To A Friend Upon Overbury's Wife Given To Her

I know no fitter subject for your view
Then this, a meditation ripe for you,
As you for it. Which when you read you'l see
What kind of wife your self will one day bee:
Which happy day be neer you, and may this
Remain with you as earnest of my wish;
When you so far love any, that you dare
Venture your whole affection on his care,
May he for whom you change your Virgin-life
Prove good to you, and perfect as this Wife.

An Epitaph On His Most Honoured Friend Richard Earl Of Dorset

Let no profane ignoble foot tread neer
This hallow'd peece of earth, Dorset lies here.
A small sad relique of a noble spirit,
Free as the air, and ample as his merit;
Whose least perfection was large, and great
Enough to make a common man compleat.
A soul refin'd and cull'd from many men,
That reconcil'd the sword unto the pen,
Using both well. No proud forgetting Lord,
But mindful of mean names and of his word.
One that did love for honour, not for ends,
And had the noblest way of making friends
By loving first. One that did know the Court,
Yet understood it better by report
Then practice, for he nothing took from thence
But the kings favour for his recompence.
One for religion, or his countreys good
That valu'd not his Fortune nor his blood.
One high in fair opinion, rich in praise;
And full of all we could have wisht, but dayes.
He that is warn'd of this, and shall forbear
To vent a sigh for him, or lend a tear;
May he live long and scorn'd, unpiti'd fall,
And want a mourner at his funerall.

Upon The Death Of My Ever Desired Friend Doctor Donne Dean Of Pauls

To have liv'd eminent in a degreee
Beyond our lofty'st flights, that is like thee;
Or t'have had too much merit is not safe;
For such excesses find no Epitaph.
At common graves we have Poetick eyes
Can melt themselves in easie Elegies;
Each quill can drop his tributary verse,
And pin it with the Hatchments, to the Herse:
But at thine, Poem or inscription
(Rich Soul of wit and language); we have none;
Indeed a silence does that Tomb befit
Where is no Herald left to blazon it.
Widdow'd invention justly doth forbear
To come abroad knowing thou art not here,
Late her great Patron; whose prerogative
Maintain'd and cloth'd her so, as none alive
Must now presume to keep her at thy rate,
Though he the Indies for her dowre estate:
Or else that awful fire, which once did burn
In thy clear brain, now fall'n into thy Urn.
Lives there to fright rude Empericks from thence,
Which might profane thee by their ignorance:
Who ever writes of thee, and in a style
Unworthy such a Theme, does but revile
Thy precious dust, and wake a learned spirit
Which may revenge his rapes upon thy merit.
For all a low-pitcht fancie can devise,
Will prove at best but hallow'd injuries.
Thou, like the dying Swan, didst lately sing
Thy mournful Dirge in audience of the King;
When pale looks, and faint accents of thy breath,
Presented so to life that piece of death,
That it was fear'd and prophesi'd by all
Thou thither cam'st to preach thy Funerall.
O! hadst thou in an Elegiack knell
Rung out unto the world thine own farewell;
And in thy high victorious numbers beat
The solemn measure of thy griev'd retreat:
Thou might'st the Poets service now have mist,
As well as then thou didst prevent the Priest:
And never to the world beholden be,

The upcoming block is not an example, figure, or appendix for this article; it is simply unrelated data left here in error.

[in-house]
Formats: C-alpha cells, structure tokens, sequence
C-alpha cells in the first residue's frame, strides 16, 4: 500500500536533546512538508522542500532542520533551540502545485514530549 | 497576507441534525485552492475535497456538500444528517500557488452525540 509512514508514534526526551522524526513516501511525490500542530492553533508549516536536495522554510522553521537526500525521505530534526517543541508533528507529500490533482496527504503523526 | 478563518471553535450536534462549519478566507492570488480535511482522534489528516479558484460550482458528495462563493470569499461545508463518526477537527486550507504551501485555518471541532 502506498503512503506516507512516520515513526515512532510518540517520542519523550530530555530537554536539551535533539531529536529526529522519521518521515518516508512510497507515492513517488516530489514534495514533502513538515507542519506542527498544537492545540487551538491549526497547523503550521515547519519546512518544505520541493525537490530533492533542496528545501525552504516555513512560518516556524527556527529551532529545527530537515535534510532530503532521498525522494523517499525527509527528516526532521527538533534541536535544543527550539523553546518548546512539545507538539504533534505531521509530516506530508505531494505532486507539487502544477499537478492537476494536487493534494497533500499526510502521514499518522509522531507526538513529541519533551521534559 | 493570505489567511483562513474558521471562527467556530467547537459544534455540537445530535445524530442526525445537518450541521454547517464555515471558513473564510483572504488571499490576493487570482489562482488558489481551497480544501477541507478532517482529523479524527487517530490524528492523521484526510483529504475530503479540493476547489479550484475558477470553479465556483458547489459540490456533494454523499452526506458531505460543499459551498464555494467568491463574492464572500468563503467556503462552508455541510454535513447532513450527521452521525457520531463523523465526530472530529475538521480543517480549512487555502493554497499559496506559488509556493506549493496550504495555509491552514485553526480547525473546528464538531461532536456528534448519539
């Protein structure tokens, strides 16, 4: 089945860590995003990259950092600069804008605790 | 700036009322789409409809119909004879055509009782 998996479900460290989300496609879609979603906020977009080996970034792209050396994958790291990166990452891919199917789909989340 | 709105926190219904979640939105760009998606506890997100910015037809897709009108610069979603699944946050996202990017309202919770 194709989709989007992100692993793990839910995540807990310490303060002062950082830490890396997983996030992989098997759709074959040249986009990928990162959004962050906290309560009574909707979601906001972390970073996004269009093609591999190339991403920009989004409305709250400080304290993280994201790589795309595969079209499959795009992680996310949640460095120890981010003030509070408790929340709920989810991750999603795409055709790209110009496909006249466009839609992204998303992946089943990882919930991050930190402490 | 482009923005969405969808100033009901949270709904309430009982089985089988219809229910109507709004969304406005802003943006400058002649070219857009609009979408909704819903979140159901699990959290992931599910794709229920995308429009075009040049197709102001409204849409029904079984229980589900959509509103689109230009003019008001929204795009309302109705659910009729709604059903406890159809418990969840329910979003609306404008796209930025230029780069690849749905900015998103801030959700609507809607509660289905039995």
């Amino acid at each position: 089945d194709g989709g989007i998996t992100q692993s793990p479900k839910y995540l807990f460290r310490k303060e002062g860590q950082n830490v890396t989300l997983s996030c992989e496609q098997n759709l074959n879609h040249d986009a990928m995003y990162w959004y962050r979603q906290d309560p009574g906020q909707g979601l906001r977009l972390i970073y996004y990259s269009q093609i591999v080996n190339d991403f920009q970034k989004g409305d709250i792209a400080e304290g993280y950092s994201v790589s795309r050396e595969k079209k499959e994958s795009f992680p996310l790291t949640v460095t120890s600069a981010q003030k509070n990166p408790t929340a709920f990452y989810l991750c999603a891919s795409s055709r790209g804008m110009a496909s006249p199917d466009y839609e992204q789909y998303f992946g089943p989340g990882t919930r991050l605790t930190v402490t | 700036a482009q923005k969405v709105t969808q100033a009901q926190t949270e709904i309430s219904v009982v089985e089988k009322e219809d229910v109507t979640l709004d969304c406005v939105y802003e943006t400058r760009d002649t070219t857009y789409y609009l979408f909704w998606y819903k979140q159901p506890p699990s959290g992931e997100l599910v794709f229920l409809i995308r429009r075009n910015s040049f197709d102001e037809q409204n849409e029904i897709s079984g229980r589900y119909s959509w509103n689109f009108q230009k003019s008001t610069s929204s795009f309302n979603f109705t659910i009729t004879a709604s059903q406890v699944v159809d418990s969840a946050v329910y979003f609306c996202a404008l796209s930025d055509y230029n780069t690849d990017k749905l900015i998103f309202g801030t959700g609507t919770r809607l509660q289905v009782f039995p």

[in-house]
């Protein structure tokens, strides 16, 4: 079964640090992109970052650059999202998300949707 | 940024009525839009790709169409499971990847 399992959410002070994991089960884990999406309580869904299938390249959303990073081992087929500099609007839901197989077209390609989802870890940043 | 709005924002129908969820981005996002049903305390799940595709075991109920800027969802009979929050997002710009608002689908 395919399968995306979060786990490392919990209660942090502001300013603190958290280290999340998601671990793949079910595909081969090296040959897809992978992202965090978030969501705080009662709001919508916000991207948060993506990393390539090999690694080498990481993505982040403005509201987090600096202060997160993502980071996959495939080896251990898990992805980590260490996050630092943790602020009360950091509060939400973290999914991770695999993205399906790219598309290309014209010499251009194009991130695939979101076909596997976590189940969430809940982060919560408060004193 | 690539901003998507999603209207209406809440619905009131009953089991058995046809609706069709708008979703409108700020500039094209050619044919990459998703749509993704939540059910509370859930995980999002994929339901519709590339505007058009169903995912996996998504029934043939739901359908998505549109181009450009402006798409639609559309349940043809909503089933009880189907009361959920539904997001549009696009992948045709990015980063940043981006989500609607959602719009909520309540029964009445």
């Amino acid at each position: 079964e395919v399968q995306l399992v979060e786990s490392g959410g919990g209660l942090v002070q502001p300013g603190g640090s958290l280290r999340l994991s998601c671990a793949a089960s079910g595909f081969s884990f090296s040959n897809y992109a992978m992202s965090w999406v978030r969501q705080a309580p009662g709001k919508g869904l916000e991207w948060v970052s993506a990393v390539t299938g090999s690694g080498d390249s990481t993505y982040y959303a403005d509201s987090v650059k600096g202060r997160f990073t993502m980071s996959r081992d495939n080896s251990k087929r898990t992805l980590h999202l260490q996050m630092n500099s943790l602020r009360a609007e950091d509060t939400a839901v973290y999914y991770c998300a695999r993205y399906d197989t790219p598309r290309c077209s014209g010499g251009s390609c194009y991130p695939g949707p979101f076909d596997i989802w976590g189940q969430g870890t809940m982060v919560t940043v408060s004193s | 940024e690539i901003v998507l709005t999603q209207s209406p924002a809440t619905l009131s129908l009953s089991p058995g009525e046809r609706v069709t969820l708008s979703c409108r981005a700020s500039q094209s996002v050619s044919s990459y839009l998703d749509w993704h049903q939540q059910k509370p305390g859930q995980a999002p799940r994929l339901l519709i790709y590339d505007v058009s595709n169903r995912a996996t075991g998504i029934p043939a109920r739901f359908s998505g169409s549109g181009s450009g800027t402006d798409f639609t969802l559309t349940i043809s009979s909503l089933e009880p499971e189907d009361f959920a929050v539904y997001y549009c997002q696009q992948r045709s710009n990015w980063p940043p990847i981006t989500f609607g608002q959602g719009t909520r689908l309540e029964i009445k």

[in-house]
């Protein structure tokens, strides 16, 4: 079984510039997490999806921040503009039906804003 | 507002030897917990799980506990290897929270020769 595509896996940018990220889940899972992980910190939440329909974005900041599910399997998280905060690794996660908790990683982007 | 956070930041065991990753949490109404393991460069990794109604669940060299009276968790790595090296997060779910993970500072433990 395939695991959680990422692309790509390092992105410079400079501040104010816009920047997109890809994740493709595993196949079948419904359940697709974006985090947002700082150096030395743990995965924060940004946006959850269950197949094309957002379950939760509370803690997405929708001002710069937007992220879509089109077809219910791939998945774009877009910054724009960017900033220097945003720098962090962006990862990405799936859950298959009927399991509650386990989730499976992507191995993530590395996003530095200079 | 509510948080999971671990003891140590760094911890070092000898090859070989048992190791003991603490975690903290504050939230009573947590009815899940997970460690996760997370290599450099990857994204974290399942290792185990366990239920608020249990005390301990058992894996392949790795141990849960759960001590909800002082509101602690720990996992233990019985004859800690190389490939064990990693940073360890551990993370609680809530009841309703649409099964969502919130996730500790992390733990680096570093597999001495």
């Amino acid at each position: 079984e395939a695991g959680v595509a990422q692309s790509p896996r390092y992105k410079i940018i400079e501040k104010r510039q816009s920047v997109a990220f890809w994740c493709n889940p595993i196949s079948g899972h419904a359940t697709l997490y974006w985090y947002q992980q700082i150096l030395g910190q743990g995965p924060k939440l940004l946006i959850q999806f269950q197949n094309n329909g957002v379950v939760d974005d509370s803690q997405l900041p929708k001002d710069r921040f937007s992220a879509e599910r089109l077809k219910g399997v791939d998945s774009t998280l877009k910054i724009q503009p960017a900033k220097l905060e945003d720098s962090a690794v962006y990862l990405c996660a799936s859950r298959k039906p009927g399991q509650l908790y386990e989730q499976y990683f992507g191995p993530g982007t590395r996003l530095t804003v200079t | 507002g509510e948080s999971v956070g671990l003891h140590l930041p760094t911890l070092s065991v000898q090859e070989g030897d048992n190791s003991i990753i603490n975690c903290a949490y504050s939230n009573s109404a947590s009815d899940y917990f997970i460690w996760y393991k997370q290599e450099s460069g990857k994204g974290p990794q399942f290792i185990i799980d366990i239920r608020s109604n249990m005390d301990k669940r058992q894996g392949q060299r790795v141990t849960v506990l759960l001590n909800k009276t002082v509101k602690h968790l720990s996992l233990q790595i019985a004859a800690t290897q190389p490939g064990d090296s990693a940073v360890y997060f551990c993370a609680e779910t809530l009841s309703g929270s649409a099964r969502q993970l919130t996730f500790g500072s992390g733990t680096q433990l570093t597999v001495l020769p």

So much as for an Epitaph for thee.
I do not like the office. Nor is't fit
Thou, who didst lend our age such summes of wit,
Should'st now reborrow from her Bankrupt Mine
That Ore to bury thee, which once was thine.
Rather still leave us in thy debt; and know
(Exalted Soul!) More glory 'tis to ow
Unto thy Herse what we can never pay,
Then with embased coin those Rites defray.
Commit we then Thee to Thy Self: nor blame
Our drooping loves, which thus to thine own fame
Leave Thee Executour: since but thy own
No pen could do Thee Justice, nor Bayes crown
Thy vast desert; save that we nothing can
Depute to be thy ashes Guardian.
So Jewellers no Art or Metal trust
To form the Diamond, but the Diamonds dust.

An Elegy Upon My Best Friend L. K. C.

Should we our Sorrows in this Method range,
Oft as Misfortune doth their Subjects change,
And to the sev'ral Losses which befall,
Pay diff'rent Rites at ev'ry Funeral;
Like narrow Springs drain'd by dispersed Streams,
We must want Tears to wail such various Themes,
And prove defective in Deaths mournfull Laws,
Not having Words proportion'd to each Cause.
In your Dear loss my much afflicted Sense,
Discerns this Truth by sad experience,
Who never Look'd my Verses should survive,
As wet Records, That you are not Alive;
And less desir'd to make that Promise due,
Which pass'd from Me in jest, when urg'd by You.
How close and slily doth our Frailty work!
How undiscover'd in the Body lurk!
That Those who this Day did salute you well,
Before the Next were frighted by your Knell.
O wherefore since we must in Order rise,
Should we not Fall in equal Obsequies?
But bear th' Assaults of an uneven Fate,
Like Feavers which their Hour anticipate;
Had this Rule constant been, my long wish'd End
Might render you a Mourner for your Friend:
As He for you, whose most deplor'd surprise
Imprints your Death on all my Faculties;
That hardly my dark Phant'sie or Discourse,
This final Duty from the Pen inforce:
Such Influence hath your Eclipsed Light,
It doth my Reason like my Self benight.
Let me, with Luckless Gamesters, then think best
(After I have Set up and Lost my Rest,)
Grow'n desp'rate through mischance, to Venture last
My whole remaining Stock upon a Cast,
And flinging from me my now Loathed Pen,
Resolve for your Sake nev'r to Write agen:
For whilst Successive days their Light renew,
I must no Subject hope to Equal you,
In whose Heroick Brest as in their Sphear,
All Graces of your Sex concentred were.
Thus take I my long Farewell of that Art,
Fit only glorious Actions to impart;
That Art wherewith our Crosses we beguile,